The scale of testing, contact tracing and isolation facilities also has to be efficient at early detection, effective at surveillance and at imposing rapid containment measures at new hotspots and clusters.

The implementation of such a system must ensure communal harmony, equal access and protection of privacy.

The sheer magnitude of the population combined with the different religious, cultural and ethnic mores must be kept in mind while requiring compliance to testing, tracing and isolation as eventually, even social distancing will have to be removed for full functionality.

It is unclear how research, development and technology transfers will occur in the global context even as the COVID-19 crisis is still underway and in the post-COVID-19 world as well. India, however, needs to consider relevant innovations in testing methodologies and approaches beyond those suggested by the ICMR team.

Manufacturing of PPEs also need to meet the demand for the foreseeable future. Self-sufficiency for the country may become more critical than ever in the healthcare industry.

New governance structures for testing, tracing and isolation — from the national to the tehsil and panchayat levels — will need to function smoothly. Codification of testing, tracing and isolation for uniformity is important for avoiding miscommunication and gaps in implementation.

Additional training of frontline workers and healthcare and community workers can be implemented through existing mechanisms under the Department of Health Research.

A new workforce will be needed for massive testing and contact tracing as well as for managing isolation centers. New legislation may become necessary for protecting data gathered for contact tracing from commercial exploitation and identity theft.

The new infectious disease centre that was proposed must manage data during the return to a pandemic resilient India. Infectious disease forecast activities that are being run in an ad hoc manner must now be brought under a national umbrella to maximise their utility for managing the return to normalcy.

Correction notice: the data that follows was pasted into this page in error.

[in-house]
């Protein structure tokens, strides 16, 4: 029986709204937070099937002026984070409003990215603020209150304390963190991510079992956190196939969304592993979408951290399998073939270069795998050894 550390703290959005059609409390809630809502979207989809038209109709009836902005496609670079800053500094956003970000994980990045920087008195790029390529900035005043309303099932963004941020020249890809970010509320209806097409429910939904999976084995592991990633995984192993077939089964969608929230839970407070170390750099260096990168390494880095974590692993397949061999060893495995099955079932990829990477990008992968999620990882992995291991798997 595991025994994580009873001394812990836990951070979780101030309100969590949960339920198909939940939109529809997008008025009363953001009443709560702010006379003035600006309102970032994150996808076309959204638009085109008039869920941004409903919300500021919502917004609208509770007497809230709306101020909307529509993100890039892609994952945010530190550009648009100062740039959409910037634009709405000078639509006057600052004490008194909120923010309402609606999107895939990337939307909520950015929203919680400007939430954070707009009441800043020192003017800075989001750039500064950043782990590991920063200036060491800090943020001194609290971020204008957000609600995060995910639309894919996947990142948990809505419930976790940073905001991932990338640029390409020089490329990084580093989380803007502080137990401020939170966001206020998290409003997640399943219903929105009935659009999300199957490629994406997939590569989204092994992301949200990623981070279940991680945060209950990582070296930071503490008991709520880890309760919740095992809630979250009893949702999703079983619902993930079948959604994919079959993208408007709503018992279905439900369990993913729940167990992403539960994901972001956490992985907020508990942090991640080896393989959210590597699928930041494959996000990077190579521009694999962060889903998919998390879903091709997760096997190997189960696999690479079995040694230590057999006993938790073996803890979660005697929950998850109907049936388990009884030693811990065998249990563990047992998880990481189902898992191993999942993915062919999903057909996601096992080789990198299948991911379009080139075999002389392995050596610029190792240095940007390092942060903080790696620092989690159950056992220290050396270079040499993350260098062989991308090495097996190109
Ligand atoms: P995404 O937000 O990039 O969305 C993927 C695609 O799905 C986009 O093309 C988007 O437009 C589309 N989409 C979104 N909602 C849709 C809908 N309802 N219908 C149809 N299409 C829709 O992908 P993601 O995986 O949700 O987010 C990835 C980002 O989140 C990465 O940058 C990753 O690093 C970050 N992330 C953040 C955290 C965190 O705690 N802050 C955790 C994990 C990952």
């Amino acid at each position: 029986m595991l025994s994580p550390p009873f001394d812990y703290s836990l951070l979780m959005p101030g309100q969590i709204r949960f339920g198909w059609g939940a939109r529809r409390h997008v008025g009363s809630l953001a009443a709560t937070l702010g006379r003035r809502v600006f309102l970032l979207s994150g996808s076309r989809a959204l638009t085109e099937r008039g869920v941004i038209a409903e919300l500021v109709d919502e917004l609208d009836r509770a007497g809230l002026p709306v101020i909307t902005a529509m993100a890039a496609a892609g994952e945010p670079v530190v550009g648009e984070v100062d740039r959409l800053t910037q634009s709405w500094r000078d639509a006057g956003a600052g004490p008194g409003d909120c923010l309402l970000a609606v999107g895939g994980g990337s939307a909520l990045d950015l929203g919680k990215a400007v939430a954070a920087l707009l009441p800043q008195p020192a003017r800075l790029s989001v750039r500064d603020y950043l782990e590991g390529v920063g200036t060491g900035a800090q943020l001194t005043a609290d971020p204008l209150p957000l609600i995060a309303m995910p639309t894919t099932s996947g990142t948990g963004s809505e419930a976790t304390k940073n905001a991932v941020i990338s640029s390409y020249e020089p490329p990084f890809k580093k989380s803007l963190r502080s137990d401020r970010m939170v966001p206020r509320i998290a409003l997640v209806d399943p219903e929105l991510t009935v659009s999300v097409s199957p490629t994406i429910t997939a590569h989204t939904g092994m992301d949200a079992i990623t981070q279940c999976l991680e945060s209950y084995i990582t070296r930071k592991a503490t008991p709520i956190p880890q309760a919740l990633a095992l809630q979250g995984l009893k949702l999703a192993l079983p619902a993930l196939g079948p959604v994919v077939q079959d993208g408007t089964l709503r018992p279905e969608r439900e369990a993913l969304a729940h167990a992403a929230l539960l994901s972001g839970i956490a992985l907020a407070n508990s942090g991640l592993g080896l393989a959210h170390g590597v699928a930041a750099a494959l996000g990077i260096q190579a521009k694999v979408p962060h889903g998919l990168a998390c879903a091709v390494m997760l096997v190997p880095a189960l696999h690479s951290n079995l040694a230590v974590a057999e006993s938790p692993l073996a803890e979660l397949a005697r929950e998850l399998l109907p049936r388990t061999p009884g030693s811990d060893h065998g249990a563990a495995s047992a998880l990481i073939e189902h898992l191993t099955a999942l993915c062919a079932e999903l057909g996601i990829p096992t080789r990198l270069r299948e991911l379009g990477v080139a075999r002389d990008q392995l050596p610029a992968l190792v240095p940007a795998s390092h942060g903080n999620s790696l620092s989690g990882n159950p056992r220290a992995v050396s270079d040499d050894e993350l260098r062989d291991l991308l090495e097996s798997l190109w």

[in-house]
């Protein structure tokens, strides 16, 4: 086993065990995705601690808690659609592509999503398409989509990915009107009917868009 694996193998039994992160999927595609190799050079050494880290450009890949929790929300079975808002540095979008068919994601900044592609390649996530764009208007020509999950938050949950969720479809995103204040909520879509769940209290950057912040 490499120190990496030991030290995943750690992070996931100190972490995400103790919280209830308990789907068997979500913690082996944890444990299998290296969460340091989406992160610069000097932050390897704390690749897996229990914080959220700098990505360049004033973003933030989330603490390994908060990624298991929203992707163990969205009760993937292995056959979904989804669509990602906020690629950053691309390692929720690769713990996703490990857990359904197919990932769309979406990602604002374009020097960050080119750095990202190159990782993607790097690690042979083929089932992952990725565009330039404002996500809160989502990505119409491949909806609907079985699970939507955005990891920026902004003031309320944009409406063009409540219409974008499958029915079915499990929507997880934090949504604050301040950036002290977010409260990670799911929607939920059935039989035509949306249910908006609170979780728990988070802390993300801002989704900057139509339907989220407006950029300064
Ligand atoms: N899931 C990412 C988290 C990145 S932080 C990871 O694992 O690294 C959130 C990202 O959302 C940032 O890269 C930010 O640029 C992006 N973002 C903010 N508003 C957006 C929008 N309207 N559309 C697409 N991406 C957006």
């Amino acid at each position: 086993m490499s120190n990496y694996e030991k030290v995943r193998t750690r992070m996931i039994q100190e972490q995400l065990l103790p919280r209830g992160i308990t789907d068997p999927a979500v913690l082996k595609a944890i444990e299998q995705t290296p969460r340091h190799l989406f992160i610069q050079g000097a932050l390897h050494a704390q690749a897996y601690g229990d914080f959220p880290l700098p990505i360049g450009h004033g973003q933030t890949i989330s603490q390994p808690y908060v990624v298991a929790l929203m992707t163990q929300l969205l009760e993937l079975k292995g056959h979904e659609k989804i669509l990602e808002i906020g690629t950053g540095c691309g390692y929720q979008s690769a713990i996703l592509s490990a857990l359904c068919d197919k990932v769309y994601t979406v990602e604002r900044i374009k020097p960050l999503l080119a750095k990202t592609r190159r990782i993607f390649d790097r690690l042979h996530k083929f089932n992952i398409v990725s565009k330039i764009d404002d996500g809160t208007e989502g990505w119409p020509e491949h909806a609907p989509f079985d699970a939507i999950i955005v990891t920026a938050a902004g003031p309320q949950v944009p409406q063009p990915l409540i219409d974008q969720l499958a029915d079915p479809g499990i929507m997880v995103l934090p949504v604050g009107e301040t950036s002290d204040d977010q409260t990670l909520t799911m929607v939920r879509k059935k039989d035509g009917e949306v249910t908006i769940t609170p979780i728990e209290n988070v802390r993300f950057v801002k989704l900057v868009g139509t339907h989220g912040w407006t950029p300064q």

Their role in monitoring and early detection of new hotspots and clusters can also be rendered most effective when they are integrated with data gathering and curating efforts despite their limitations

The huge investment needed in this effort should be strategised for a long-term pandemic resilient India, since the next pandemic is likely to assault the country anytime. Sustaining a workforce trained and deployed for transitioning out of the current lockdowns, along with infrastructure, is thus a priority.

Routine gathering of health data internally and scanning the horizon for emerging infectious diseases are critical for early detection and prevention. Jurisdictions over data gathering, curating, quality control and visualisation — including data security — need to be well defined.

The current transition and future pandemic resilience can only be accomplished by focusing on the differential risks faced by different sections of the population.

Risk is a function of the health hazard, socioeconomic vulnerability of a particular demographic and their exposure to the hazard.

No matter how elaborate and efficient the pandemic resilience infrastructure, the last mile to reach from the tehsil or panchayat level to households often requires foot soldiers who are best provided and managed by qualified non-governmental organisations (NGOs).

They must be made fully transparent and any distrust between the governments and NGOs must be greatly alleviated for the sake of the country’s pandemic resilience.

The private sector has faced a perturbation that could not have been imagined just a few weeks ago. The government can aggregate lessons learned by all sides and develop a level of public-private partnership that also could not have been imagined a few weeks before either.

India can become truly pandemic resilient for the foreseeable future only with all the sections of the society, industries, and the government working together.

The timescales of this transition will also require close consultation between the government at central and state levels, as well as the private sector and frontline workers.